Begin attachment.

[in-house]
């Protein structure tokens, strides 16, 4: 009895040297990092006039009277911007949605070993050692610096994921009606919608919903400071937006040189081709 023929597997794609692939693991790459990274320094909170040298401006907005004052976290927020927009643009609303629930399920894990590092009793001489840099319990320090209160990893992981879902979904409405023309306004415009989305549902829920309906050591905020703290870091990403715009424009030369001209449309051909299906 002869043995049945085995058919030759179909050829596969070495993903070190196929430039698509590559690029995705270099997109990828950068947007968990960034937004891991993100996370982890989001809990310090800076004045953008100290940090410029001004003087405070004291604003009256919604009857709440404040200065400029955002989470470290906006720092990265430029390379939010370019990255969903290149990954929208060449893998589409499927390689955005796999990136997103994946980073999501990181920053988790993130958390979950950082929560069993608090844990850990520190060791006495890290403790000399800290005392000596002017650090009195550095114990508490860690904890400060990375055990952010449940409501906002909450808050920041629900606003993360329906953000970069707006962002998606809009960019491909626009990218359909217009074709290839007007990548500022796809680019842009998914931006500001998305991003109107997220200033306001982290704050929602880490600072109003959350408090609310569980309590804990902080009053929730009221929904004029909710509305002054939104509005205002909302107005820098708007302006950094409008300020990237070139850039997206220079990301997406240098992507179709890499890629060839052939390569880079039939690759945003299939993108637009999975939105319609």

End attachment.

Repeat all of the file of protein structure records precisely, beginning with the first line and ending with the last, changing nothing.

[in-house]
């Protein structure tokens, strides 16, 4: 009895040297990092006039009277911007949605070993050692610096994921009606919608919903400071937006040189081709 023929597997794609692939693991790459990274320094909170040298401006907005004052976290927020927009643009609303629930399920894990590092009793001489840099319990320090209160990893992981879902979904409405023309306004415009989305549902829920309906050591905020703290870091990403715009424009030369001209449309051909299906 002869043995049945085995058919030759179909050829596969070495993903070190196929430039698509590559690029995705270099997109990828950068947007968990960034937004891991993100996370982890989001809990310090800076004045953008100290940090410029001004003087405070004291604003009256919604009857709440404040200065400029955002989470470290906006720092990265430029390379939010370019990255969903290149990954929208060449893998589409499927390689955005796999990136997103994946980073999501990181920053988790993130958390979950950082929560069993608090844990850990520190060791006495890290403790000399800290005392000596002017650090009195550095114990508490860690904890400060990375055990952010449940409501906002909450808050920041629900606003993360329906953000970069707006962002998606809009960019491909626009990218359909217009074709290839007007990548500022796809680019842009998914931006500001998305991003109107997220200033306001982290704050929602880490600072109003959350408090609310569980309590804990902080009053929730009221929904004029909710509305002054939104509005205002909302107005820098708007302006950094409008300020990237070139850039997206220079990301997406240098992507179709890499890629060839052939390569880079039939690759945003299939993108637009999975939105319609």